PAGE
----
For a taste of the cured meats, cheeses, homemade pasta sauces, cakes and other gastronomical specialties of central Italy, stop by Abbottega, which opened in December in Milan’s vivacious Porta Romana area. Owner David Ranucci, who has several other restaurants including Quinto Quarto in New York’s West Village, said he wanted to create an unpretentious setting to showcase the “true flavors” of his native region. The staff recommends a classic Roman dish called tiella ripiena, a quiche filled with either broccoli and sausage or eggplant and tomato. The rustic, retro atmosphere features white brick walls and old wooden furniture, and the kitchen is open from 8 a.m. to midnight — somewhat unusual in Italy.
— Christine Lee
11 Via Ludovico Muratori
This story first appeared in the February 15, 2011 issue of WWD. Subscribe Today.
SEE YOU THERE
See You at One, a cafe-store-spa that opened in October in the artsy Brera district of Milan, offers just the right combination for the fashion-week weary.
The menu ranges from sandwiches to fresh fruit smoothies to steak and fish tartare, while at the spa, an hour-long massage runs about 70 euros, or $95 at current exchange.
The cafe area’s quirky decor, inspired by a New York loft, features words like “plug here” or “good morning people” spelled out in giant letters, while floor-to-ceiling shelves are filled with random products for sale, ranging from Marilyn Monroe mugs to book-shaped jewelry boxes. The tables, couches and poufs are also for sale.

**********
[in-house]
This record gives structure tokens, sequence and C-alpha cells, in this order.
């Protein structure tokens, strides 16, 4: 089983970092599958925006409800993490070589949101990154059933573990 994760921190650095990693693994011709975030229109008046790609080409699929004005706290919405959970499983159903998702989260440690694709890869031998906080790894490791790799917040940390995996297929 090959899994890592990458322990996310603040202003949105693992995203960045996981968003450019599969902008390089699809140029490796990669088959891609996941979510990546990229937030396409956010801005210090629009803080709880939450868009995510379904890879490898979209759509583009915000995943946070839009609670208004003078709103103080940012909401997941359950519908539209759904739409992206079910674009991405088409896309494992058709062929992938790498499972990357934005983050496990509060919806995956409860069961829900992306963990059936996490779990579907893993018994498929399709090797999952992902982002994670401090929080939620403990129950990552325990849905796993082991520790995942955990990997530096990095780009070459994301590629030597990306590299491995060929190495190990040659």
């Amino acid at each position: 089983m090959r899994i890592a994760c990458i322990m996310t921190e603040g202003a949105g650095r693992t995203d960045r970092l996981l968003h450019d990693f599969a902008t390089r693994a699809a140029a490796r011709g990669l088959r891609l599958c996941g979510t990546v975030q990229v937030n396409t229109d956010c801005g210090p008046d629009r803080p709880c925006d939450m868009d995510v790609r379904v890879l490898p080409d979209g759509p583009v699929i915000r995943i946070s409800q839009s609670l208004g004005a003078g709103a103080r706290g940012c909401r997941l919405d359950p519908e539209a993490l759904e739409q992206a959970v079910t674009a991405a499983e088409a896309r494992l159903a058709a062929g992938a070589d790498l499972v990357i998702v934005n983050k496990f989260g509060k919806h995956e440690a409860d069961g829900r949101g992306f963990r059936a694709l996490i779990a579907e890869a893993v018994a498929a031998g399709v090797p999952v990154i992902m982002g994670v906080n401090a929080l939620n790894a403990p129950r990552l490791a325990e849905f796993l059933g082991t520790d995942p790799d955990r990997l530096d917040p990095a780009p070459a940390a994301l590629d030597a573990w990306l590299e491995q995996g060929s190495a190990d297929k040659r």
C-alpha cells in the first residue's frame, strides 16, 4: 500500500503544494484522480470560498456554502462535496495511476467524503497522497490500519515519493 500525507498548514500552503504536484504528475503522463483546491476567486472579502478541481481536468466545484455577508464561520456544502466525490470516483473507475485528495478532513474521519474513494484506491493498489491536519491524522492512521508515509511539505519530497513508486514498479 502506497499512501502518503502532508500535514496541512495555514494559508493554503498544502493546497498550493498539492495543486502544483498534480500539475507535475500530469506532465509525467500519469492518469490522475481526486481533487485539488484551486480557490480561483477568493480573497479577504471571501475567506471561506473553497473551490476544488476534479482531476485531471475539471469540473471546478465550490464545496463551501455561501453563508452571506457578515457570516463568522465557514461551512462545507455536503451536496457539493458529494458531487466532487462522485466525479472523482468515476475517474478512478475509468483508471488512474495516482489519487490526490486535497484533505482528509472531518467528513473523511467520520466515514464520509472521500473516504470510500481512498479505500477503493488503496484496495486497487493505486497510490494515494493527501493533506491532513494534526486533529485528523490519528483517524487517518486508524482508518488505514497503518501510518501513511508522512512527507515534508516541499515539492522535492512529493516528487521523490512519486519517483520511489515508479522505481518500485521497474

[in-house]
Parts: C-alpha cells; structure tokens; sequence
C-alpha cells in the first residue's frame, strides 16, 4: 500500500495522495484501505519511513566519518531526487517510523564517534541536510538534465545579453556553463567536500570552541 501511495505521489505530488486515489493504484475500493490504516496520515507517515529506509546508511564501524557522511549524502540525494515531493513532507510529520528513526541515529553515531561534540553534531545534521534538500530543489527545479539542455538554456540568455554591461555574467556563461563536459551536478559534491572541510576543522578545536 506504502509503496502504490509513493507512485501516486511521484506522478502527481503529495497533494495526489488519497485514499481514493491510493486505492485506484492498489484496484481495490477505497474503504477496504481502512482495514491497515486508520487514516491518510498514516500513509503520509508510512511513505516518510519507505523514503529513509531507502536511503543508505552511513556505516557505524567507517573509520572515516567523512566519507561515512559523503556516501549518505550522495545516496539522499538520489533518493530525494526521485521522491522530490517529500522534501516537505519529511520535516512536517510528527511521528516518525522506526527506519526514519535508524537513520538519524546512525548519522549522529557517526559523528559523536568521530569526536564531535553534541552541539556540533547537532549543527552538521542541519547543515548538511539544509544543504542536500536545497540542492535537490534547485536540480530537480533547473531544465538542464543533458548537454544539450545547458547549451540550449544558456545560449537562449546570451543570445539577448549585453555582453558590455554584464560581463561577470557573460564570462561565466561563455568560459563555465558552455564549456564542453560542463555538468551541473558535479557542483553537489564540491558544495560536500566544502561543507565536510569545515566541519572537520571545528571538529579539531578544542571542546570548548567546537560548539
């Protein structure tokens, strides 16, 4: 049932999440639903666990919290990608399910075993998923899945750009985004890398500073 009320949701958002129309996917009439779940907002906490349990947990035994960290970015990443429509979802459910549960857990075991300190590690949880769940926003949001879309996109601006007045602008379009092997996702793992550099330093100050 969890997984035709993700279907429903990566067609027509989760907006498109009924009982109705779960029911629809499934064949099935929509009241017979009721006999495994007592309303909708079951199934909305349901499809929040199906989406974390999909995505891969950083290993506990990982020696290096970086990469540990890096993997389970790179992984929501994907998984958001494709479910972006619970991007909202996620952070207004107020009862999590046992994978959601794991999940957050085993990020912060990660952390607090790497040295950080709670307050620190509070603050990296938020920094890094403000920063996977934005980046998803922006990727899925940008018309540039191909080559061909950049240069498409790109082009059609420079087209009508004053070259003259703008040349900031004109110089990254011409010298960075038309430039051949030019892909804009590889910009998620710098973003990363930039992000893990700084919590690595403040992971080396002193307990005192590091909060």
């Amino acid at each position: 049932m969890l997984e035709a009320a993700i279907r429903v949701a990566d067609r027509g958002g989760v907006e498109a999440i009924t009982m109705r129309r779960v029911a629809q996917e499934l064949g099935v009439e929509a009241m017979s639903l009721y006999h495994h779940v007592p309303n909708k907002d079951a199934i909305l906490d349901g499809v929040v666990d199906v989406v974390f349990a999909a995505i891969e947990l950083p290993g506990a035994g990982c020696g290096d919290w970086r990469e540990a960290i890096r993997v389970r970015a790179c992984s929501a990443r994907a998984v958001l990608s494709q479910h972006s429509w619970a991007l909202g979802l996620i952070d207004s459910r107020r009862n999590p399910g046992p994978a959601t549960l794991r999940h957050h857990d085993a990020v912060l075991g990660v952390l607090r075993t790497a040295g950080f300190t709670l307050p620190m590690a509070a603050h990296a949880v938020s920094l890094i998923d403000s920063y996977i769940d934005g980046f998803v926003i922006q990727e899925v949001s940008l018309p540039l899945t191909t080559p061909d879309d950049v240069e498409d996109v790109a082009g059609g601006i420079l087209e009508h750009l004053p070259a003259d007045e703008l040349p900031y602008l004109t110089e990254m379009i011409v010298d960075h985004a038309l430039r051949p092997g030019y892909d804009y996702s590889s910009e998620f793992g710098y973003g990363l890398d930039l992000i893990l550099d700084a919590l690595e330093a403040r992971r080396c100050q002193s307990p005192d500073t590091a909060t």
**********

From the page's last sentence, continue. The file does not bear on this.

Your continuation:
See You at One
1 Via Arco
U Barba, which in local Ligurian lingo means “the uncle,” specializes in classic coastal cooking, like pansotti (a type of ravioli), gnocchi and white pizzas. Owners Marco Bruni and Paul Lips wanted to create a cozy, charming ambience, opting for a postindustrial-inspired decor with gray and white shades, a long rustic wooden table and a white brick wall.
“U Barba” was the nickname of a Ligurian comedian in the Thirties named Gilberto Govi, who often played the role of “the uncle” in the theater.
The warmly lit outside seating area, which is garnished with ornamental olive trees characteristic of the Italian Riviera, offers a quaint setting in which to enjoy U Barba’s signature dish: fried anchovies double stuffed with spinach and ricotta.
— ALBERTO ZACCHINI
33 Via Decembrio